“My brother got his Eagle Scout a few years ago and I think it’s really cool that I can do the same through scouts,” she said. “A lot of people don’t have that chance and I’m really happy to have that chance. Scouting taught me a lot about the process of getting my Eagle and how to do things I couldn’t. do. do without the scouts. I’m very grateful that I was able to do this.

Future plans

Holloman is the daughter of Tim and Elizabeth Holloman. The Topsail High School student plays tenor saxophone in the marching band, is a member of DECA (formerly known as the Distributive Education Clubs of America), a professional and technical student organization. She recently joined a 4-H shooting club and plans to compete with her school’s track team in the spring.

“I’m very proud of her,” the elder Holloman said of his daughter. “She is a very busy person, between scouting and school, so I am delighted to share this experience with her.”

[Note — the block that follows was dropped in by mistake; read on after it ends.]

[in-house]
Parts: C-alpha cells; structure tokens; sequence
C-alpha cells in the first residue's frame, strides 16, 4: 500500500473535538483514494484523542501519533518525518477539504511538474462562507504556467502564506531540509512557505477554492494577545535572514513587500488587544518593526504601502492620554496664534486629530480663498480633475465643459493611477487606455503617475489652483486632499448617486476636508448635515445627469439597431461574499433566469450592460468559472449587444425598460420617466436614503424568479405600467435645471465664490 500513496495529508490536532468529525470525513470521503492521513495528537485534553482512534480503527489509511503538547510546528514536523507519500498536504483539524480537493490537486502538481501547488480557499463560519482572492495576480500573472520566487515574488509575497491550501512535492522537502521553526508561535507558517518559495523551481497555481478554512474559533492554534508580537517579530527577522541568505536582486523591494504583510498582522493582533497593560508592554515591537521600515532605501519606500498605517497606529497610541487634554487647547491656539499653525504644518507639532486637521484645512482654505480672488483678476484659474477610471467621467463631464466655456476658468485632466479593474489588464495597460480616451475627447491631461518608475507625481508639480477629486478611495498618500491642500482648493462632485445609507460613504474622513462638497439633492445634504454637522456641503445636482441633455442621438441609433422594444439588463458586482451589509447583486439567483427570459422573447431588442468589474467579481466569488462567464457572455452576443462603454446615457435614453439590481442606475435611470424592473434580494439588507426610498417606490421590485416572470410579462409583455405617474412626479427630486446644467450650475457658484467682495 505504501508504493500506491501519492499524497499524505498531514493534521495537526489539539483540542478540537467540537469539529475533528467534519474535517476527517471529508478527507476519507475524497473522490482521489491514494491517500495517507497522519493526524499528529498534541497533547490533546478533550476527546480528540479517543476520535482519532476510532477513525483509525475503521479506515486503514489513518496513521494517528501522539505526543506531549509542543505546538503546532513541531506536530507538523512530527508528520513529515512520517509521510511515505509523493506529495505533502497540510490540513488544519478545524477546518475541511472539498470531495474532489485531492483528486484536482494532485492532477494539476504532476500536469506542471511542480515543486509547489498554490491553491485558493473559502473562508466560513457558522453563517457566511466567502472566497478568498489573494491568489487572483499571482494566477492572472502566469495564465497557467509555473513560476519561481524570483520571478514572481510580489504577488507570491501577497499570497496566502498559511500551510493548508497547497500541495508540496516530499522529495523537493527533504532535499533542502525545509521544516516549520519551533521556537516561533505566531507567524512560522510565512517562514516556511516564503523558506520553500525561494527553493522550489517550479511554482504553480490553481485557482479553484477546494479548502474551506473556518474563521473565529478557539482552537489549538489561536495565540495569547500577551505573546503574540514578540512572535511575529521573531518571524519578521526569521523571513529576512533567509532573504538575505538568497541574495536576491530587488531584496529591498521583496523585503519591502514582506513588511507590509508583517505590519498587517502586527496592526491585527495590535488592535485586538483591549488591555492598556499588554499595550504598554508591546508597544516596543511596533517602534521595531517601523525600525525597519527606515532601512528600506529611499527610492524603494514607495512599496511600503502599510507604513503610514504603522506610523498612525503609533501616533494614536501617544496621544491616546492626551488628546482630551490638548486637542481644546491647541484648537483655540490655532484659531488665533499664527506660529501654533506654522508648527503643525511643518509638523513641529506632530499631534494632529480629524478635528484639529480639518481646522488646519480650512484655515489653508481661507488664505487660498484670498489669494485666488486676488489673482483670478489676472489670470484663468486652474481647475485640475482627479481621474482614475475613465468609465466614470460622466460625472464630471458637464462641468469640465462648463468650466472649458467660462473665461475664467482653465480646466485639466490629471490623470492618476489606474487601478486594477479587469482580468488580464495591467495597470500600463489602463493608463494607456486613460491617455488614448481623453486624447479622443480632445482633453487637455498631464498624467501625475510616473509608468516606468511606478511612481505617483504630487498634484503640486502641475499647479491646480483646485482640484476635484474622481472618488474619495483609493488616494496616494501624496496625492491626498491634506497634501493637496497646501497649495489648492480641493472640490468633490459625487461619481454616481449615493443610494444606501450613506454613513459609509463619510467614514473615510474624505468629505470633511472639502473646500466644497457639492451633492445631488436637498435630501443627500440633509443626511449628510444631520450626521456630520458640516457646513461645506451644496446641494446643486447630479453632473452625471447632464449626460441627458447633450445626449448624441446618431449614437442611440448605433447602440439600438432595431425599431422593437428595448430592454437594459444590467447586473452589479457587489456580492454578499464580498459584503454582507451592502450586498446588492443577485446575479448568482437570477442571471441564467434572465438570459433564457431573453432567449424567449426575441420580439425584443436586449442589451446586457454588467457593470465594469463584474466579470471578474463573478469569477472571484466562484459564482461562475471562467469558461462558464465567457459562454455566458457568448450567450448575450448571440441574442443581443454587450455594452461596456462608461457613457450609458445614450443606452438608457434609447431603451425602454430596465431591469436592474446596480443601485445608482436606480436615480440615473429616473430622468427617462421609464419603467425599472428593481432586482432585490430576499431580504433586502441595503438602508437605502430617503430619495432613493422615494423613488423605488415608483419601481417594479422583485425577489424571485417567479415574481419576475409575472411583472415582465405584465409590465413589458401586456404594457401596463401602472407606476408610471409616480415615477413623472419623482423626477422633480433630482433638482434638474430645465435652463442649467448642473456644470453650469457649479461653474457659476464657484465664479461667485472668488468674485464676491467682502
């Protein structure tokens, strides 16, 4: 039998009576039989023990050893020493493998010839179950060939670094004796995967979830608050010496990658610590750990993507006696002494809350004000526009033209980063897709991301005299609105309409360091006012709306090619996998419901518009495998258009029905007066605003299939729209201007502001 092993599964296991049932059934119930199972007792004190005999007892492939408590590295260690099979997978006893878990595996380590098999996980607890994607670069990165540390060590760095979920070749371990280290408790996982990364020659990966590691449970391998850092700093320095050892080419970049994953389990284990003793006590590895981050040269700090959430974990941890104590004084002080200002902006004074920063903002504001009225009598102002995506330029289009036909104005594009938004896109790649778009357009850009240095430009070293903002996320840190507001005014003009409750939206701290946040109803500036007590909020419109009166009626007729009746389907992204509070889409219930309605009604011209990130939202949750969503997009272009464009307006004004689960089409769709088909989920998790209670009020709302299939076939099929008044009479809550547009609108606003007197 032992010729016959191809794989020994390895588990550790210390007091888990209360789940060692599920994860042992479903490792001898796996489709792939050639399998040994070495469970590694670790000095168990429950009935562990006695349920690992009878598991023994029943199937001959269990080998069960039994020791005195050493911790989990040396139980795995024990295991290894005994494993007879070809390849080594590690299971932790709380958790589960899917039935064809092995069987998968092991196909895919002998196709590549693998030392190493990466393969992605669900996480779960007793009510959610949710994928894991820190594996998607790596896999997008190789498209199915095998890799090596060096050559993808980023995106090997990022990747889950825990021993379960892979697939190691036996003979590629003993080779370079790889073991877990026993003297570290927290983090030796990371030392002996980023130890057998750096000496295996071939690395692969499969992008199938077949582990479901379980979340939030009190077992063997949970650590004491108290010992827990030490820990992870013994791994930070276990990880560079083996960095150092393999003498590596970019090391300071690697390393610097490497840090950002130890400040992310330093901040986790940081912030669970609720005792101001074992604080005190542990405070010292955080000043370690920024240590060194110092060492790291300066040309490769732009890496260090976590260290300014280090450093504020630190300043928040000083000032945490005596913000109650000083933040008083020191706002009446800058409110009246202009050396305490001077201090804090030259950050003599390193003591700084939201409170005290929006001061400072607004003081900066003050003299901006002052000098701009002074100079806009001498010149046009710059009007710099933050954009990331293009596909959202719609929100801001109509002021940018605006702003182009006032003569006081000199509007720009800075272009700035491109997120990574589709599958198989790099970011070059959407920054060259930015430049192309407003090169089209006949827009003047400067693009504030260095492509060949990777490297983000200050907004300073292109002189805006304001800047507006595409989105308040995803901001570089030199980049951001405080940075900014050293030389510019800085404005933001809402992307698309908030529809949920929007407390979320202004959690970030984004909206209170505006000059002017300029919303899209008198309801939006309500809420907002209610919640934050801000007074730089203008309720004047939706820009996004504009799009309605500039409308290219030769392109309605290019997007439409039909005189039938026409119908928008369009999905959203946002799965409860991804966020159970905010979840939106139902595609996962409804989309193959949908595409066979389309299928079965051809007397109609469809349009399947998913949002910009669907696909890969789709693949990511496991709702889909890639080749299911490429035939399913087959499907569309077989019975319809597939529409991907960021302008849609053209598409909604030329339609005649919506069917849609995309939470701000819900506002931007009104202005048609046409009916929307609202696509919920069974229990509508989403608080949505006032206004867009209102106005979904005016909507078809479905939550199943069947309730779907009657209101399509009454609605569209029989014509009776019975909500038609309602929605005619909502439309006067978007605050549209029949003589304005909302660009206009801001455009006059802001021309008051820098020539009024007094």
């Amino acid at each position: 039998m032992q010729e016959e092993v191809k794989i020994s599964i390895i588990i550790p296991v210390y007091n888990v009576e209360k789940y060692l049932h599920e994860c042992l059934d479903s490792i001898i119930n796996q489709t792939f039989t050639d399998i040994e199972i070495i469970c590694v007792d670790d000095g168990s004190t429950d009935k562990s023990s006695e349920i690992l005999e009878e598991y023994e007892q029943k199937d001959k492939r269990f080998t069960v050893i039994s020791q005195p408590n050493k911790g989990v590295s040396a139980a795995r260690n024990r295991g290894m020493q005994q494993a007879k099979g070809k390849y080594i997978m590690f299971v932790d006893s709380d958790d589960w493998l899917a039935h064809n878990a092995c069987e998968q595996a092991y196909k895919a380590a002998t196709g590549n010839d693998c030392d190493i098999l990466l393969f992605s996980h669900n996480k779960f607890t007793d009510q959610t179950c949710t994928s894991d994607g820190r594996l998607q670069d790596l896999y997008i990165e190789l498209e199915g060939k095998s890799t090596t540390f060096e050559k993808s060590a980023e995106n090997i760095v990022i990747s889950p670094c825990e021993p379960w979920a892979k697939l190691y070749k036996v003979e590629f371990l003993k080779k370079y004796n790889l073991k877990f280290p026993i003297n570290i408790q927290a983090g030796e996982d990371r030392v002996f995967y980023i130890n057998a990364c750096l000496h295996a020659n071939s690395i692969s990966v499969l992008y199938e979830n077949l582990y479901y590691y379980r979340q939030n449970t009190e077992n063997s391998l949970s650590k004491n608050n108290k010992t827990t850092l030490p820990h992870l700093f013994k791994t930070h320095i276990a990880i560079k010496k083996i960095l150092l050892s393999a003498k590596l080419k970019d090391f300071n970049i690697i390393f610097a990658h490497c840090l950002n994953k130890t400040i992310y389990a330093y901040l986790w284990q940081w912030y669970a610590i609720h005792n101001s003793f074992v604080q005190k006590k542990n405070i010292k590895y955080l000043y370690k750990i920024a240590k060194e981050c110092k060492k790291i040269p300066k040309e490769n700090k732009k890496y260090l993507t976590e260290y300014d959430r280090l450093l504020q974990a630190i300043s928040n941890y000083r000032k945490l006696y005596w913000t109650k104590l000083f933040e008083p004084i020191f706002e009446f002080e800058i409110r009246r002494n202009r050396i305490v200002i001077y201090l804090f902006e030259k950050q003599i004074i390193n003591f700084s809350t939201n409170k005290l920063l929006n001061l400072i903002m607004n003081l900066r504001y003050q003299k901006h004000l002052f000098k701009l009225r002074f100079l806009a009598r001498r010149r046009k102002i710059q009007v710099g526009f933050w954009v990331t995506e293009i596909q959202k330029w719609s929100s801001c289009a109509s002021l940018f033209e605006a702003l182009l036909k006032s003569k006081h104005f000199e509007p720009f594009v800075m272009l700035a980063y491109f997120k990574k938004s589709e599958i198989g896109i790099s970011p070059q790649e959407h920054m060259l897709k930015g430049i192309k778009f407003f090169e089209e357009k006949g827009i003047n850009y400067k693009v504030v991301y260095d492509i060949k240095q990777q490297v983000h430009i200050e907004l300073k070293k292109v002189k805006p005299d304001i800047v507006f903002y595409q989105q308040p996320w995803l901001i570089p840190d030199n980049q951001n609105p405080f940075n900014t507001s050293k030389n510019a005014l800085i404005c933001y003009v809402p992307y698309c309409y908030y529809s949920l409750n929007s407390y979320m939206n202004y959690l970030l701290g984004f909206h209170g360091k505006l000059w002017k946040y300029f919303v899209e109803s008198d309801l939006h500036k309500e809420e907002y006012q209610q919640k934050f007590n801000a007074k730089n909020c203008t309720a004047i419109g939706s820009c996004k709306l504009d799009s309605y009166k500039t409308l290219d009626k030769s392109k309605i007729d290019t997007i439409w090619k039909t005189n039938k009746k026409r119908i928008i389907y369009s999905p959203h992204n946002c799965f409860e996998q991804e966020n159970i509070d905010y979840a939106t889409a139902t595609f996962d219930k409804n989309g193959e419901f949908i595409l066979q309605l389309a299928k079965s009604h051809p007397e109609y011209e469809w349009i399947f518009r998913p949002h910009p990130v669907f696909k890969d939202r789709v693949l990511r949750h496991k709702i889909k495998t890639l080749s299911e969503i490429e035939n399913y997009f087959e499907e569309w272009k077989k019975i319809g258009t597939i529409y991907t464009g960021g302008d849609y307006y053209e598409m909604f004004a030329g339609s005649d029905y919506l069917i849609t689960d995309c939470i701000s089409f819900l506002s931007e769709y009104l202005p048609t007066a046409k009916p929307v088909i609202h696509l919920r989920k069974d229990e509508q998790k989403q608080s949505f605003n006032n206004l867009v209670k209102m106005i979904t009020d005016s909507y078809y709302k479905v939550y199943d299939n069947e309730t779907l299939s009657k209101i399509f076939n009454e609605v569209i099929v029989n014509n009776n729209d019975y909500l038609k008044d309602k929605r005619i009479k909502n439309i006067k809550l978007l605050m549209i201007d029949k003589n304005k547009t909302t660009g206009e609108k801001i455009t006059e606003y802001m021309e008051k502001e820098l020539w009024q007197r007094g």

He worked for the City of Topsail Beach and remembers his son participating in the first flag raising as a Webelos Scout for Town Center Park.

“This project is very special for our family, so I just love spending time with Abbey and Michael, and she’s done great things with everything she’s been involved in,” Tim said.

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After graduating from high school, Abbey said she would like to join the US Navy or the US Marines Corps. If she becomes a marine, she would like to be part of the group.

Abbey was one of many Scouts from the Cape Fear area scheduled to attend the 2023 World Scout Jamboree in South Korea. The event gives Scouts from different countries a chance to interact with others. Holloman and other local unit members raise money for the overseas trip.

“I think she’s a hard worker like most Scouts around the world and a great example of what the organization stands for,” Crowder said.

Journalist Chase Jordan can be reached at [email protected]